In February, the Houston Downtown Management District installed the latest featured artwork on the Main Street Marquee, a billboard-sized canvas affixed to the building face above the Main Street Market in Downtown Houston. “Twins,” a work by Houston-area artist Jasmine Zelaya, depicts a pair of female figures originally rendered in gouache, ink and silver leaf on paper. In the work, Zelaya celebrates femininity through the use of repetitive floral patterns and explores racial and cultural identity. “Twins” will remain on view through fall 2018 as part of Art Blocks at Main Street Square, a public art initiative encompassing a three-block pedestrian plaza that began in March 2016, curated in consultation with the Weingarten Art Group.
We asked Zelaya about her influences, from religious iconography to '70s punk music, and how she hopes her work connects with its new audience.
Tell us how your work explores themes like racial and cultural identity.
Race and identity greatly inform my work. In “Twins,” the two figures are both people of color, but many of the portraits I paint reflect various tones of flesh. I revel in the layering of washes to create rich browns and olive skin tones. They are a reflection of my own skin hues, but also portray a wide range of skin tones that I do not often see reflected in fine art.
Where does your interest in religious iconography stem from—your upbringing?
There are many things that influence my work which may not be apparent to others. As a child, I was drawn to the flat and highly stylized two-dimensional representations of three-dimensional objects, like figures in Egyptian wall paintings and icons in the church. Religious iconography began to influence my work as teen into young adulthood, again with the simple, flat rendering.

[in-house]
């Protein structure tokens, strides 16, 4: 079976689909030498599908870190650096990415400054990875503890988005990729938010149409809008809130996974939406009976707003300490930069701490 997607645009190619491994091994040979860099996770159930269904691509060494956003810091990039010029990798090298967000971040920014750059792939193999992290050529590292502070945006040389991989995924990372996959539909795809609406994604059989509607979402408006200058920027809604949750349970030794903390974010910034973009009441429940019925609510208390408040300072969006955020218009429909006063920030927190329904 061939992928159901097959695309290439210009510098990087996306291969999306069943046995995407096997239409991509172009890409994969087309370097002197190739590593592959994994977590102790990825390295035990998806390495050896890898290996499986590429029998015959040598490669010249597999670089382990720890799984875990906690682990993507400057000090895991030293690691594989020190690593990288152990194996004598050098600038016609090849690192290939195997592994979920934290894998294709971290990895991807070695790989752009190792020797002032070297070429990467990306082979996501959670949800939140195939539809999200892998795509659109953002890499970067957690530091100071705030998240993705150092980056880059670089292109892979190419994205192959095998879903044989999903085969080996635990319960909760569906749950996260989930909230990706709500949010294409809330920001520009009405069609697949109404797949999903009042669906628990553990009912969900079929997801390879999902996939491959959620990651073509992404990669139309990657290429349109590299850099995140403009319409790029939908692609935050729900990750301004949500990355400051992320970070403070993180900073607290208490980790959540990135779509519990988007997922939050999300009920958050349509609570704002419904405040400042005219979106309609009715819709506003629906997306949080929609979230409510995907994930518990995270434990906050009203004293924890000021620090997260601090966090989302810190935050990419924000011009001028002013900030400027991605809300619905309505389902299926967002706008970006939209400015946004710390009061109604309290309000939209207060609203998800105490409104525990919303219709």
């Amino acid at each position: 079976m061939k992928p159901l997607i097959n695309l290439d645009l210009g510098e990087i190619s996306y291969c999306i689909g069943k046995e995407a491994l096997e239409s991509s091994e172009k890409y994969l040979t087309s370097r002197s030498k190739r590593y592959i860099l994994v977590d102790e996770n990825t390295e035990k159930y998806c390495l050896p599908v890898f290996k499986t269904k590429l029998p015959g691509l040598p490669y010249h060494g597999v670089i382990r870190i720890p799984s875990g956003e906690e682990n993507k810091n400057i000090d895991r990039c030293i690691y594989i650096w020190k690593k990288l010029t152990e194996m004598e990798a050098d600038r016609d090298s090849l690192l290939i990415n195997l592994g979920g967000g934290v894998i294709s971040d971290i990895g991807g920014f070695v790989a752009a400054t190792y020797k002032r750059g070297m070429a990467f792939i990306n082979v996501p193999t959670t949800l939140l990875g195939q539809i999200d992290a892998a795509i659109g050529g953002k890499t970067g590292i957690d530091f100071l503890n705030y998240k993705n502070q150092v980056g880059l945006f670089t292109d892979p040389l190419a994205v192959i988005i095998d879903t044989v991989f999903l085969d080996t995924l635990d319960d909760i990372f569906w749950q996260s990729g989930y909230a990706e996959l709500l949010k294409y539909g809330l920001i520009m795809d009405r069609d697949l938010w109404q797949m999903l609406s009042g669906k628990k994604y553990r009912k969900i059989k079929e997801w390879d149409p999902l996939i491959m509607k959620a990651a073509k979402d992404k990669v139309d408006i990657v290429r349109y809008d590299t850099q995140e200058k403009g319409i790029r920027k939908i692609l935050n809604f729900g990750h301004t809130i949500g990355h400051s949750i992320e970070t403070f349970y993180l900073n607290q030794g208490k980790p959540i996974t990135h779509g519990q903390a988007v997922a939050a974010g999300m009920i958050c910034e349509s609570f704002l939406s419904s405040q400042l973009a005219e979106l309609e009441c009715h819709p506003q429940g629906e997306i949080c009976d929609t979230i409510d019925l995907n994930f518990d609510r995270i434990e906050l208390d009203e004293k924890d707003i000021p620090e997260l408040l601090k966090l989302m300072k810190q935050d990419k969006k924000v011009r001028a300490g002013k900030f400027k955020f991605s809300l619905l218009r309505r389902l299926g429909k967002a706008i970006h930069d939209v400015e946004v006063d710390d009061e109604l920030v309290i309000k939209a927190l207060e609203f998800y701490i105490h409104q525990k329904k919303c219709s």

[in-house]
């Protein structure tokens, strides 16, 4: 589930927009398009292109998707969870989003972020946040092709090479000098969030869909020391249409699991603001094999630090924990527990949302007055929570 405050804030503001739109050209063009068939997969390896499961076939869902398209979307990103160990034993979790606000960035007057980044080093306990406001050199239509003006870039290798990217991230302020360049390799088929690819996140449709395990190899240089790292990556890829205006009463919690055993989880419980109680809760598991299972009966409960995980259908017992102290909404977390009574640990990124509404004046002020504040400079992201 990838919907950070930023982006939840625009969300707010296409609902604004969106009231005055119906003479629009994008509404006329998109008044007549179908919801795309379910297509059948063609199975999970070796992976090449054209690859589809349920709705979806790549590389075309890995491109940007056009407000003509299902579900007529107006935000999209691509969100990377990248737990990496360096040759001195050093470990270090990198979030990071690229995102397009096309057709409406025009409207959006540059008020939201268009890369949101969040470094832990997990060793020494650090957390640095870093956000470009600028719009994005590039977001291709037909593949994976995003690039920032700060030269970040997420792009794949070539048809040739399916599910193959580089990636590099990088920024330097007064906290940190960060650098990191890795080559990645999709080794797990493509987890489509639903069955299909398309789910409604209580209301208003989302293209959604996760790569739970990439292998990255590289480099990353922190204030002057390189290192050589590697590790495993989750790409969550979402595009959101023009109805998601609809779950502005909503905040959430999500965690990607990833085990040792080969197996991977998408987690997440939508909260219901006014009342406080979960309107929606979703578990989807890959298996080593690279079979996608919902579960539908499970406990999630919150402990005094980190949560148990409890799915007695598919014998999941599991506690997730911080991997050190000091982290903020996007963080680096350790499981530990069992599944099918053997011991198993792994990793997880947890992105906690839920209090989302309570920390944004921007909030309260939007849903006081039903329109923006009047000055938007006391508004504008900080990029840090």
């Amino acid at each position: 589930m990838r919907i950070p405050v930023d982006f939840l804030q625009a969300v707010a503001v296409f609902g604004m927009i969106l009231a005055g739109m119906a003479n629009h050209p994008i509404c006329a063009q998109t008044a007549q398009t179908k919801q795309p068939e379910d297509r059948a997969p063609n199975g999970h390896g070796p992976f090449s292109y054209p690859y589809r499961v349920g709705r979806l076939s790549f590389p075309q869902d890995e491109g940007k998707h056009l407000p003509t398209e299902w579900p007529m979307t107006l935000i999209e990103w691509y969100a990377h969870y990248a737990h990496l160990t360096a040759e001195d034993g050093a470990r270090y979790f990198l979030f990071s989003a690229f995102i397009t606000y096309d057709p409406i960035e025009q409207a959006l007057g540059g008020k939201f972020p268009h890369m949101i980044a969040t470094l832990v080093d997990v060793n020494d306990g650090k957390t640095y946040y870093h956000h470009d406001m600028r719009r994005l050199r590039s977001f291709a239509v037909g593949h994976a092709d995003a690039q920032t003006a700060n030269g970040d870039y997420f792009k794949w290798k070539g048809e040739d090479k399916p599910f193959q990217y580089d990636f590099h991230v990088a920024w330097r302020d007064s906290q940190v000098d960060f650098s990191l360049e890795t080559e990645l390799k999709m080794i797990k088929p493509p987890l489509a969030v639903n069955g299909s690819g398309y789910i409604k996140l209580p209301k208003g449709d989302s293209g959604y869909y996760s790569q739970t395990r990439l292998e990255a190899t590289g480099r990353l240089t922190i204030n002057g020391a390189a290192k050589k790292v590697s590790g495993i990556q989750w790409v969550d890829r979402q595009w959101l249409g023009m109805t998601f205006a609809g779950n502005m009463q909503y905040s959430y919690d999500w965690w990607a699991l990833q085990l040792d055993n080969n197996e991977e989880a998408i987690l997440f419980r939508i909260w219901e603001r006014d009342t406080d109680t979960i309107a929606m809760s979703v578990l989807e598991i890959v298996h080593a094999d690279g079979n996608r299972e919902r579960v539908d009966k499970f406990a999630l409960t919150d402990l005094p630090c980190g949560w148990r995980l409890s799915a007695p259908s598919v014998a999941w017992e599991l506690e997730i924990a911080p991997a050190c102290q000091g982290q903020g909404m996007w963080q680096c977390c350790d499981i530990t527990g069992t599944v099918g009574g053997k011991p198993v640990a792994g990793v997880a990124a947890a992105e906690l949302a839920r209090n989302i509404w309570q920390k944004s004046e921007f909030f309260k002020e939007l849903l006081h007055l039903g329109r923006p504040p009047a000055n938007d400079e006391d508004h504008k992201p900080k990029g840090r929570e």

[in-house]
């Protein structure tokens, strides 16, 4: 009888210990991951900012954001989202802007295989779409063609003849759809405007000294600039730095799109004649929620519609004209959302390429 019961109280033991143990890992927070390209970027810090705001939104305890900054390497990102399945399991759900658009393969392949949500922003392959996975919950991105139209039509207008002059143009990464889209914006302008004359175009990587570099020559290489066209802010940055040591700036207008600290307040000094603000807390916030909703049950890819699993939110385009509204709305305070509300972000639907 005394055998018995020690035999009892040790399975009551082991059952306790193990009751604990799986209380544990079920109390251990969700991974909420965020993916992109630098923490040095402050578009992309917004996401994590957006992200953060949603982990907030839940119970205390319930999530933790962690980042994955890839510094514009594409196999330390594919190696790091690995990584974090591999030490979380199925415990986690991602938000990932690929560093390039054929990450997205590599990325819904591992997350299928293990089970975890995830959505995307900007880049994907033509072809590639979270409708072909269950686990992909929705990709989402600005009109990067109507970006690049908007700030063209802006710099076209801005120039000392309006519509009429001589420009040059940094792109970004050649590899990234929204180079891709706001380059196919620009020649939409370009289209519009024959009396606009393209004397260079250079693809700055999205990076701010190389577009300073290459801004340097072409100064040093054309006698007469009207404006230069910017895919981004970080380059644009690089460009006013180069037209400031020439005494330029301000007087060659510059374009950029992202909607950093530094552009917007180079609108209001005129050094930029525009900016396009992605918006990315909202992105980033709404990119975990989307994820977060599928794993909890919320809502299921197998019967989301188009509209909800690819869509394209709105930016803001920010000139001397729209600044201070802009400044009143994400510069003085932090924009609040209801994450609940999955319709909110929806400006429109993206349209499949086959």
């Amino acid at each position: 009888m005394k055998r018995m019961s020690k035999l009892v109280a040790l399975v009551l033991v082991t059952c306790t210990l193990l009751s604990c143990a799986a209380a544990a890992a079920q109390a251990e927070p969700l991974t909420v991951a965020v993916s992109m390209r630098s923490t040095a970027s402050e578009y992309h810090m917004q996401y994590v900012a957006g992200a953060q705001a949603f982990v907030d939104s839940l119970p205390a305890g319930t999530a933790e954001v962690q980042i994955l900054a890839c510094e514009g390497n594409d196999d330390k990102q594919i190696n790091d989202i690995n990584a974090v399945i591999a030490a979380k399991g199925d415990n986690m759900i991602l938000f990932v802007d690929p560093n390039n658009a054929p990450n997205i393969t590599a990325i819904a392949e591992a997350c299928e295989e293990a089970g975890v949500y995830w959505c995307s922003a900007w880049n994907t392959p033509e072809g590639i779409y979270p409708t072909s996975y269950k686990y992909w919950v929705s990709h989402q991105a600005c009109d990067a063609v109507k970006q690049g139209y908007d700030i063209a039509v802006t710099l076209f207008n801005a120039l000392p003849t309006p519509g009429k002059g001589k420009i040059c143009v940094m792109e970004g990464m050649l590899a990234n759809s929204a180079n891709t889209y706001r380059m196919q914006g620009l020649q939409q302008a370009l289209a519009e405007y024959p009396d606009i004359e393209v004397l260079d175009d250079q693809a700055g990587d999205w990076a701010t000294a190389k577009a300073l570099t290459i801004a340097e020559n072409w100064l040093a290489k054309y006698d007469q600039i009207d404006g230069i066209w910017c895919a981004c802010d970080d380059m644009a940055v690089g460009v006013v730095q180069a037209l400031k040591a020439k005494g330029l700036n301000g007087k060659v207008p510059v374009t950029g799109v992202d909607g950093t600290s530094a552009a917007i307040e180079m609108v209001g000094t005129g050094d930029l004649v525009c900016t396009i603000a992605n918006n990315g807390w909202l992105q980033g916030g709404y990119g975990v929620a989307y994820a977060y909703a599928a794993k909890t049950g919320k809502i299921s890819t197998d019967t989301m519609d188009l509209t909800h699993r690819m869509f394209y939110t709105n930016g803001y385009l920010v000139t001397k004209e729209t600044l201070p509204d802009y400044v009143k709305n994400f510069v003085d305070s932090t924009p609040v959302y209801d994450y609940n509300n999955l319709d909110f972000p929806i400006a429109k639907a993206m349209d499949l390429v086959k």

As an adult, religious iconography and sculpture have been great influences to me but are less obvious in my work now. In my portraits, the eyes are always my favorite part to paint. I am inspired by the glistening pink, watery eyes in religious iconography. “The Ecstasy of Saint Teresa” by Lorenzo Bernini depicts Saint Teresa caught in a religious rapture. This frozen moment is both painful and joyous. In essence, it is religious ecstasy. In “The Anatomical Venus: Wax, God, Death & the Ecstatic” by Joanna Ebenstein, an excerpt of Saint Teresa of Avila recalling the experience appears. It is quoted as follows:
“Very close to me...an angel appeared in human form...in his hands I saw a large golden spear and in its iron's tip there seemed to be a point of fire. He appeared to me to be thrusting it at times into my heart, and to pierce my very entrails; when he drew it out, he seemed to draw them out also, and to leave me all on fire with a great love of God. The pain was so great, that it made me moan; and yet so surpassing was the sweetness of this excessive pain, that I could not wish to be rid of it. ... The pain is not bodily, but spiritual; though the body has its share in it, even a large one. It is a caressing of love so sweet which now takes place between the soul and God…”